Why Ronnie Brewer's Health Is Critical to NY Knicks Starting off on Right Foot
The 2012 New York Knicks provided their passionate fanbase with yet another illusion of legitimacy. Despite winning their first postseason game in upwards of a decade, the Knicks were dominated in their four other postseason contests against the Miami Heat.
Just as the detractors had expected, the Mecca of Basketball was not prepared for a winner.
In response to their shortcomings, the Knicks opted to build via free agency. They acquired the likes of Jason Kidd, Marcus Camby and Rasheed Wallace, bringing in a cast of crafty veterans with a championship pedigree.
In a move that went under the radar, the organization also signed shooting guard Ronnie Brewer to replace the injured Iman Shumpert.
Unfortunately, Brewer was sidelined by arthroscopic knee surgery (via ESPN.com) and spent his offseason recovering. According to Al Iannazzone of the New York Daily News, that recovery process could come to a close as soon as this week.
Mike Woodson said there is a ''possibility'' Ronnie Brewer could practice this week, perhaps as early as tomorrow.— Al Iannazzone (@Al_Iannazzone) October 16, 2012
He may not be the most powerful name on the roster, but Brewer is one of the most important players that the Knicks will fit into their rotation. With Shumpert sidelined for six to eight months as of April 29th, 2012, the team needs a defensive-minded shooting guard for roughly half of the regular season (via ESPN.com).
As long as Brewer remains healthy, the team will be able to thrive as planned. Should he fall victim to yet another injury, however, the Knicks will not be able to get off to as smooth of a start as they had planned.
Next In Line: Who?
Iman Shumpert will certainly be missed. He received Defensive Player of the Year votes as a rookie, which is impressive in its own right.
Who should be the Knicks' starting shooting guard in Iman Shumpert's absence?
He also received votes as a perimeter player, which is quite rare in this day and age.
For that reason, the Knicks need to have a defensive stopper in his place. Ronnie Brewer has proven capable of being just that, which offers a sense of confidence as the Knicks insert him in either a starting or reserve role.
The question is, who would fill Brewer's shoes if he were unable to remain healthy?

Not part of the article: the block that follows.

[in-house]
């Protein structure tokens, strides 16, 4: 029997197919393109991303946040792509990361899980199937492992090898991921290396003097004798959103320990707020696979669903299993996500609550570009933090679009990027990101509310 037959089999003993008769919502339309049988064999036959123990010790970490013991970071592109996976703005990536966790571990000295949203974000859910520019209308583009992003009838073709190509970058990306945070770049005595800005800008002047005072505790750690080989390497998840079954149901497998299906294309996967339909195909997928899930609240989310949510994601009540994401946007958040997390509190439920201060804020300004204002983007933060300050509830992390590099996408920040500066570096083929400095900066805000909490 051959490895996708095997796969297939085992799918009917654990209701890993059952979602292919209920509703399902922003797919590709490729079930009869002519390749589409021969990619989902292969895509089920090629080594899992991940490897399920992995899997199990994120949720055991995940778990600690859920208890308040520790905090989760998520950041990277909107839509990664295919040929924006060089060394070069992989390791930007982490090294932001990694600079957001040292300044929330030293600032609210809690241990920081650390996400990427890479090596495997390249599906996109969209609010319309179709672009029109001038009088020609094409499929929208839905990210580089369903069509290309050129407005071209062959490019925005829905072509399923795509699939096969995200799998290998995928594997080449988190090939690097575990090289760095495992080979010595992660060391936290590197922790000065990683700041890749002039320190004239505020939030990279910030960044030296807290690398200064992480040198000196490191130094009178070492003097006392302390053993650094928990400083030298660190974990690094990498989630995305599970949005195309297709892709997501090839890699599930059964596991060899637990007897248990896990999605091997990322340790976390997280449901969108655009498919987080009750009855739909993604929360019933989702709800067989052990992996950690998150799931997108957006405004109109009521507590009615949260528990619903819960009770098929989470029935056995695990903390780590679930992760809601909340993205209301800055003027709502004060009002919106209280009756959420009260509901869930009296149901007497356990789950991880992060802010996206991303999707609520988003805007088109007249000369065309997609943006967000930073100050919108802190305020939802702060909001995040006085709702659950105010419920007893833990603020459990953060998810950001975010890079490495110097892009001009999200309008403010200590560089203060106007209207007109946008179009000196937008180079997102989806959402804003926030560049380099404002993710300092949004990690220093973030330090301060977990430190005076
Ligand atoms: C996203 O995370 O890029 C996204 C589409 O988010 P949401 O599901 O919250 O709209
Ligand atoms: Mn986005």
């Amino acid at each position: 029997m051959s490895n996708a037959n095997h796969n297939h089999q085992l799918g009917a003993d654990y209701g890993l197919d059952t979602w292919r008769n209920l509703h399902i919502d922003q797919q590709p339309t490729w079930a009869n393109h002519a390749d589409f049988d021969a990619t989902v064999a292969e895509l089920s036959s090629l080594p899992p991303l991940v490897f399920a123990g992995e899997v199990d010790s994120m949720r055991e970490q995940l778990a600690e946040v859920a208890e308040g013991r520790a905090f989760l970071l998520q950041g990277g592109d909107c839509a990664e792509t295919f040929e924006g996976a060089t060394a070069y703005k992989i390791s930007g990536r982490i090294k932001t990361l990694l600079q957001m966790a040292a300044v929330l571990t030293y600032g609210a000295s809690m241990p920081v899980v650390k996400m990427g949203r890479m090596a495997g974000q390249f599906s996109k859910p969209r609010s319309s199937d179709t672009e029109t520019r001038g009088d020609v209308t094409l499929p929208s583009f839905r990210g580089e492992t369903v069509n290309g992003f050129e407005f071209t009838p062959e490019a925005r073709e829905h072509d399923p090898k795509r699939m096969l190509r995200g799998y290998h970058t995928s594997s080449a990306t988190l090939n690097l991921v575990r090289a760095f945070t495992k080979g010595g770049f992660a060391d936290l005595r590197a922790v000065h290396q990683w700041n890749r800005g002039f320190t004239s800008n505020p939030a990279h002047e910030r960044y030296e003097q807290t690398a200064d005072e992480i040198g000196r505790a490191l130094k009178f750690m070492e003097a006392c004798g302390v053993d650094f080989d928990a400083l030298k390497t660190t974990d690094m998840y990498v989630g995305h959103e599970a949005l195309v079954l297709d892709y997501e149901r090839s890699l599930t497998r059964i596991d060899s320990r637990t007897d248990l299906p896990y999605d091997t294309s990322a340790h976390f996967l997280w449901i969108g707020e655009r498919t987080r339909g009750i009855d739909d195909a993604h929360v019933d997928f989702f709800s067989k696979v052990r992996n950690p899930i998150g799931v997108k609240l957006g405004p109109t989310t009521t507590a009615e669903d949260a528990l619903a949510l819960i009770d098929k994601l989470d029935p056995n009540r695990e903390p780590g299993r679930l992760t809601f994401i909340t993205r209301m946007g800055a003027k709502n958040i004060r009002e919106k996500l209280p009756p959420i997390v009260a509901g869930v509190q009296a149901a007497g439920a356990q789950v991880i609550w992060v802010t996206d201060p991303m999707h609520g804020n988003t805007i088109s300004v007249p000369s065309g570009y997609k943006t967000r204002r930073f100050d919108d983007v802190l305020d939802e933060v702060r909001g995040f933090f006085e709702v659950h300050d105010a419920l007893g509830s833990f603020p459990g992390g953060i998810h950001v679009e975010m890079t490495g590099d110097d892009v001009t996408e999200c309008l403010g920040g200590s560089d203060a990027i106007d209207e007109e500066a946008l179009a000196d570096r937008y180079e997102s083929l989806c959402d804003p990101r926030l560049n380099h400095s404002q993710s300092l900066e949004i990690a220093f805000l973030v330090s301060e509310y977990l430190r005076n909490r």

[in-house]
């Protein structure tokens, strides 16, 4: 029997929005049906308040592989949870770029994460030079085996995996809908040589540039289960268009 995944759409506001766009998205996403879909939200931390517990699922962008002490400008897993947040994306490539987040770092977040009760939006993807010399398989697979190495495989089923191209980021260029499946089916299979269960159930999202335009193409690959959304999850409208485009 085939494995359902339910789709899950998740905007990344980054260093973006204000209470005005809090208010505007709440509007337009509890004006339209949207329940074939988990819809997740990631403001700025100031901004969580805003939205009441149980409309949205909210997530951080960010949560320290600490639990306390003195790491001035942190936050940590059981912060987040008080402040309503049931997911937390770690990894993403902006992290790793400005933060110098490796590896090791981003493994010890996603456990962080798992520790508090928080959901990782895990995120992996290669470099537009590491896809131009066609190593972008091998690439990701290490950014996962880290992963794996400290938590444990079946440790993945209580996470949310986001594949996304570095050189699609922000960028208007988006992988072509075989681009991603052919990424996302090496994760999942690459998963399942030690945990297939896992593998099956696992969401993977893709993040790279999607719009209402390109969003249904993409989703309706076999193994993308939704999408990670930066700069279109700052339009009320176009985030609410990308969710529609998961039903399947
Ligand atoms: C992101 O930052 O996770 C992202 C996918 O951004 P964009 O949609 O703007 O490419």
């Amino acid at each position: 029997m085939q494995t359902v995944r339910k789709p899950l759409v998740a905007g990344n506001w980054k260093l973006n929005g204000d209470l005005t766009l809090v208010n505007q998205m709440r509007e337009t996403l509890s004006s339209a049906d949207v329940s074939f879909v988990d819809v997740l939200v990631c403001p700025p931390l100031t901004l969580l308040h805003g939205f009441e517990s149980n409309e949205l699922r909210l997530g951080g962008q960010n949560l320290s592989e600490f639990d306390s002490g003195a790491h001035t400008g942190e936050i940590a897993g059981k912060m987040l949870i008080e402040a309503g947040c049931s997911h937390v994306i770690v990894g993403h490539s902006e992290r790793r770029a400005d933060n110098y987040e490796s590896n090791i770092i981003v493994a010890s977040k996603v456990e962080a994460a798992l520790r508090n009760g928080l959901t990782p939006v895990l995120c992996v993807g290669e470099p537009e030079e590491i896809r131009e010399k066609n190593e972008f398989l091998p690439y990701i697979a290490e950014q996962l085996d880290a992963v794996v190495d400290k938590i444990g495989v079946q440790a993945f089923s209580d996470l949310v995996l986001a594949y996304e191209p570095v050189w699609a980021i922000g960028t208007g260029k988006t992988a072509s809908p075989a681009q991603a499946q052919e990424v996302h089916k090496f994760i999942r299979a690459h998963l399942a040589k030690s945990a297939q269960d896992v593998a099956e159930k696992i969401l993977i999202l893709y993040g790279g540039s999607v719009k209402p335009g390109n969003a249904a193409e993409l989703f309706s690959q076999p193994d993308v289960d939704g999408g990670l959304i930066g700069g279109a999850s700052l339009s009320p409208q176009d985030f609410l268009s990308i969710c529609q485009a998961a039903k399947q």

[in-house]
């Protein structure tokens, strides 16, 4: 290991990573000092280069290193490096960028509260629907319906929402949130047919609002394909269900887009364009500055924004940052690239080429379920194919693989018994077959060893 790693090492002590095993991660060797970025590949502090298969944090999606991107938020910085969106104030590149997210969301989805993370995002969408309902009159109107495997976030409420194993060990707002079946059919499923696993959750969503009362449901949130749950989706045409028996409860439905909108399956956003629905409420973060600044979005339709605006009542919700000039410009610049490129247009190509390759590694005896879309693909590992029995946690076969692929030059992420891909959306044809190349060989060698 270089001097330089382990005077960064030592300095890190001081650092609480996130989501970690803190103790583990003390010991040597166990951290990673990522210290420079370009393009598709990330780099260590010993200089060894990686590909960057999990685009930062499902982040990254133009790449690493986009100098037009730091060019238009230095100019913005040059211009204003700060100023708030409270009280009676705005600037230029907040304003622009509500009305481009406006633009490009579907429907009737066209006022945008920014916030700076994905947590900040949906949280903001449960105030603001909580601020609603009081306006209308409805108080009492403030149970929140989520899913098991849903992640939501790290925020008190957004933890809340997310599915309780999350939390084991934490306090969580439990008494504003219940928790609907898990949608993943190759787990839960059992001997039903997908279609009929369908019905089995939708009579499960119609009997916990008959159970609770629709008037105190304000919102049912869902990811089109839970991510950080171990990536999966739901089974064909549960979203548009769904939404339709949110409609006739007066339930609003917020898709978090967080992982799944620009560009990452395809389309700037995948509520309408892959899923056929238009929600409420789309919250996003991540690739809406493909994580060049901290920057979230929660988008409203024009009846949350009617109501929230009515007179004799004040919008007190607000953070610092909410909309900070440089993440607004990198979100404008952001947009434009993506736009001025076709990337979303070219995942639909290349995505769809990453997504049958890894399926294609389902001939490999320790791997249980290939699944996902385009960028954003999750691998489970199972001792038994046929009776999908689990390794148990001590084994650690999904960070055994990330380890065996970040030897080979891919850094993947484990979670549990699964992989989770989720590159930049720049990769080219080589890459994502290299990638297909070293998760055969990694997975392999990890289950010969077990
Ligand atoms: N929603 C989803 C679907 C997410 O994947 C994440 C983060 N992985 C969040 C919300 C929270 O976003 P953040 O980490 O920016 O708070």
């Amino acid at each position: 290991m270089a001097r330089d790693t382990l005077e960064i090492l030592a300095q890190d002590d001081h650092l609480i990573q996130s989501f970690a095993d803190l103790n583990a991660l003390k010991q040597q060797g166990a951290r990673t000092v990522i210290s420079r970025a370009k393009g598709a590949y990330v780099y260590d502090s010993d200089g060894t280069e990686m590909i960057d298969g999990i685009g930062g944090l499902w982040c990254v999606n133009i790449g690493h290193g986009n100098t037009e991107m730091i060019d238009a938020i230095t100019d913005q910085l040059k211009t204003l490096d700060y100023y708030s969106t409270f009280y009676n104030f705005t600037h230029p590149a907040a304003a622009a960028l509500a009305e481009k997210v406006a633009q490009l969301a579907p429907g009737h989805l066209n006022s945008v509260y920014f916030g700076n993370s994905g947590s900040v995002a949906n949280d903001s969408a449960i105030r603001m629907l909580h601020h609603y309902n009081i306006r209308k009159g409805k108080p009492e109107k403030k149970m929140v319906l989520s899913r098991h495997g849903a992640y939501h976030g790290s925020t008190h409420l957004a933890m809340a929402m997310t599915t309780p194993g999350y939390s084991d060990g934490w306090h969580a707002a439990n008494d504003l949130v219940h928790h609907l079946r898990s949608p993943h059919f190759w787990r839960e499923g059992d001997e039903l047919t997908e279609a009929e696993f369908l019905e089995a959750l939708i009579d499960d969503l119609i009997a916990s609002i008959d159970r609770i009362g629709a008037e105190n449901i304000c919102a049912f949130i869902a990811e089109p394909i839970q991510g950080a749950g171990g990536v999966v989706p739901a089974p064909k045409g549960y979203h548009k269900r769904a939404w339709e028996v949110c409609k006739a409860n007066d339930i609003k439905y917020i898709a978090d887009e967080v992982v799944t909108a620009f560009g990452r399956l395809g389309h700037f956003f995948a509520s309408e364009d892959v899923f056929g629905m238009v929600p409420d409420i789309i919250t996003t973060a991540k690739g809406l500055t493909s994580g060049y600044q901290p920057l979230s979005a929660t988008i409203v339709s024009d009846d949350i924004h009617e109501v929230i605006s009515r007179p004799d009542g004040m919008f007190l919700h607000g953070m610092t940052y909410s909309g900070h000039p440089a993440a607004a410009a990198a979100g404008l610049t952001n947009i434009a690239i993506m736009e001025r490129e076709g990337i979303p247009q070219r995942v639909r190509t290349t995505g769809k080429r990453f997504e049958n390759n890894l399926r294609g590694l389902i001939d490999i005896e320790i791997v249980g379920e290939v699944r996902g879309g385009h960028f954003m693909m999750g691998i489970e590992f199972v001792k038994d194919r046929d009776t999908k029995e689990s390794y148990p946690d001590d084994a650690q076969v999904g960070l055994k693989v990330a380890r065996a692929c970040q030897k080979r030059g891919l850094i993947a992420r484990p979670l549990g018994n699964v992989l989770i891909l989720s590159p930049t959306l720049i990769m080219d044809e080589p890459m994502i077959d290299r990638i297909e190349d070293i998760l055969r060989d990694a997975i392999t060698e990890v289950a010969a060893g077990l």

J.R. Smith is capable of playing starter's minutes. For the period of time in which the mercurial scorer is resting, however, the Knicks would need to insert another player into their rotation.
In all likelihood, they'd go with a two-point guard set that includes a tandem of Raymond Felton, Jason Kidd or Pablo Prigioni. If not going small, the team would go with a player that they sign out of training camp or free agency.
In other words, if not Brewer, all there will be is uncertainty.
Been There, Done It
For those fearing Brewer's ability to step in and fill such a significant role, temper your fears. Brewer played in 147 of 148 regular-season games during the 2011 and 2012 regular seasons, averaging upwards of 20 minutes per game.
The franchise he played for just so happens to be the team that has ruled the Eastern Conference during the regular season for two years running: the Chicago Bulls.
With that experience behind him, it is plausible to believe that Brewer can fill Shumpert's void in an adequate manner. He's long been a defensive standout and often produces big things in small minutes.
With or without Iman Shumpert, Brewer has the experience to provide the quality defensive minutes that New York is in need of.
Ronnie Brewer has been in the NBA for six seasons. He was selected 14th overall in the 2006 NBA draft by the Utah Jazz and, since then, has made a postseason appearance in all but one of his years in the league.
Consider Brewer to be a natural-born, regular-season winner. Quite frankly, that is all that the Knicks truly need from him.
The team needs to win games during the regular season while Iman Shumpert is injured. After all, the former Georgia Tech star will likely reprise his role as the starter once healthy.
Regardless of how long we see Brewer play for, expect to see him affirm his status as one of the better perimeter defenders in the NBA.
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